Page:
- Draft sample replies
Be sure to read the entire article to learn more about each bullet-point and to help you decide if it is finally time to get some help with email management. For CPAs it is a time-consuming administrative task that you should strive to reduce so that you have time for the value-added activities that can result in practice growth.
Love all, trust a few, do wrong to none.
Wednesday, August 6th, 2014
On behalf of my friends at AICPA/PCPS, I urge you to take part in the National MAP Survey…..
Ready…set…GO, CPAs: This is the final push to gain the most reliable benchmarking survey data; we need to reach as many Public Accounting Firms as possible. If you want to compare your firm’s performance to other firms like yours, take a couple hours to complete the 2014 AICPA PCPS/TSCPA National MAP Survey which is closing August 15th.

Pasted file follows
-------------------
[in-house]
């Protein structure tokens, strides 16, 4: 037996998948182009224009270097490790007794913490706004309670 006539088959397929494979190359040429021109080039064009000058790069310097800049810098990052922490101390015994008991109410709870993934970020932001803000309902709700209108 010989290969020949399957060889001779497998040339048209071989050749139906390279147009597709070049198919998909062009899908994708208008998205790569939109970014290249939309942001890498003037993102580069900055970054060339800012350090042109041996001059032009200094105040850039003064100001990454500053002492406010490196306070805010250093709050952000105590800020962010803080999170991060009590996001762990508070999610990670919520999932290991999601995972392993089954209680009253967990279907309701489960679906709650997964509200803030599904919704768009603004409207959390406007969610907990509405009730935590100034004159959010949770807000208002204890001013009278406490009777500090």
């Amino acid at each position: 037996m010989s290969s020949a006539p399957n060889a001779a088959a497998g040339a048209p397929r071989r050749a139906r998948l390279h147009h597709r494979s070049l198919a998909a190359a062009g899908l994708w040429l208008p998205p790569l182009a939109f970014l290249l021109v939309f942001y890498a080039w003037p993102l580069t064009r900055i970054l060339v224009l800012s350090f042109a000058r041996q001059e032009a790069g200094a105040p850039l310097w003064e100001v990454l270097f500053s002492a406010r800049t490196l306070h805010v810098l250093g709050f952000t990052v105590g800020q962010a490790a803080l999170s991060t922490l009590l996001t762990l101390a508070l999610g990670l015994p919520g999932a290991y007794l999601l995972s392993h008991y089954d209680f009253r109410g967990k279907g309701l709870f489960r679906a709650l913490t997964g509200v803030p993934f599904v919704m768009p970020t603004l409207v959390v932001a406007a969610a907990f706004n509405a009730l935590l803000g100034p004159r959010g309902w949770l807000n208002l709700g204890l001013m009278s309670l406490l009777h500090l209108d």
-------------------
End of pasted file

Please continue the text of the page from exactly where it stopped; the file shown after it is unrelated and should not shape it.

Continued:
Use the personalized results to pinpoint what it will take for your firm to perform “above average” in the categories most important to you. The information gathered benefits the profession as well – please participate if you haven’t already and ask your peers to do the same.
When you control the mail... you control information.
Newman, on Seinfeld